Pig hearts have been transplanted into baboons – a development that could pave the way for humans to receive porcine organs in future.
Researchers from Germany, Sweden and Switzerland said two Anubis baboons had survived for six months, while another two lived for at least three months.
Previously, the longest a baboon had survived after such a procedure was 57 days.
Since then, genetic modifications have been made to the hearts and a new transplant technique has been developed.
The pigs were modified so that they produced a human version of two proteins which block an immune response in alien cells.
It was also ensured that they generated thrombomodulin, which prevents blood from clotting after surgery.
The research team also stopped preserving donor hearts in cold storage and kept them at 8C instead.
Fluids containing oxygen, hormones, red blood cells and nutrients were circulated through them.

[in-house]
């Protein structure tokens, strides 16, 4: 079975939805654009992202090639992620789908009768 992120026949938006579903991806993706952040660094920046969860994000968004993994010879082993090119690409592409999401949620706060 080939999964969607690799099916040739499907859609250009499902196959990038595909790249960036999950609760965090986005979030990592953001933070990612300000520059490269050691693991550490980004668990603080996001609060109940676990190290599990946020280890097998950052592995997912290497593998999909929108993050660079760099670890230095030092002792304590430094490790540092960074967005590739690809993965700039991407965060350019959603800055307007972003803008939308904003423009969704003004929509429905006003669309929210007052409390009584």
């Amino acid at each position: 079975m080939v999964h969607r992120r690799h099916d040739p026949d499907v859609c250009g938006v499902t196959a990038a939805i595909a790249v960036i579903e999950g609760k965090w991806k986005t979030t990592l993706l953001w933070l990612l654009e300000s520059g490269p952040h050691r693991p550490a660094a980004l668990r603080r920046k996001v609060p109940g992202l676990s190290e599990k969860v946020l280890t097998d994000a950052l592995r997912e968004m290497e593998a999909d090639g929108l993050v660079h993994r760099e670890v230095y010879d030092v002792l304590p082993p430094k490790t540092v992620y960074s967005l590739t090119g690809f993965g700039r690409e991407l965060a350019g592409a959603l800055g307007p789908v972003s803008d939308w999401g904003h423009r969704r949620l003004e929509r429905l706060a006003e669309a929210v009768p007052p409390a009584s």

The baboons were given drugs to stop the pig heart growing too big, and to lower their blood pressure to match that of the pigs.
The transplant procedure was refined during three trials involving 14 baboons.
One of the five baboons in the final experiment had to be put down after developing a blood clot.
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The transplantation of an organ between two different species – known as xenotransplantation – is thought to be one way of overcoming a shortage of organs for humans needing a transplant.
The scientists' findings were published in the Nature journal.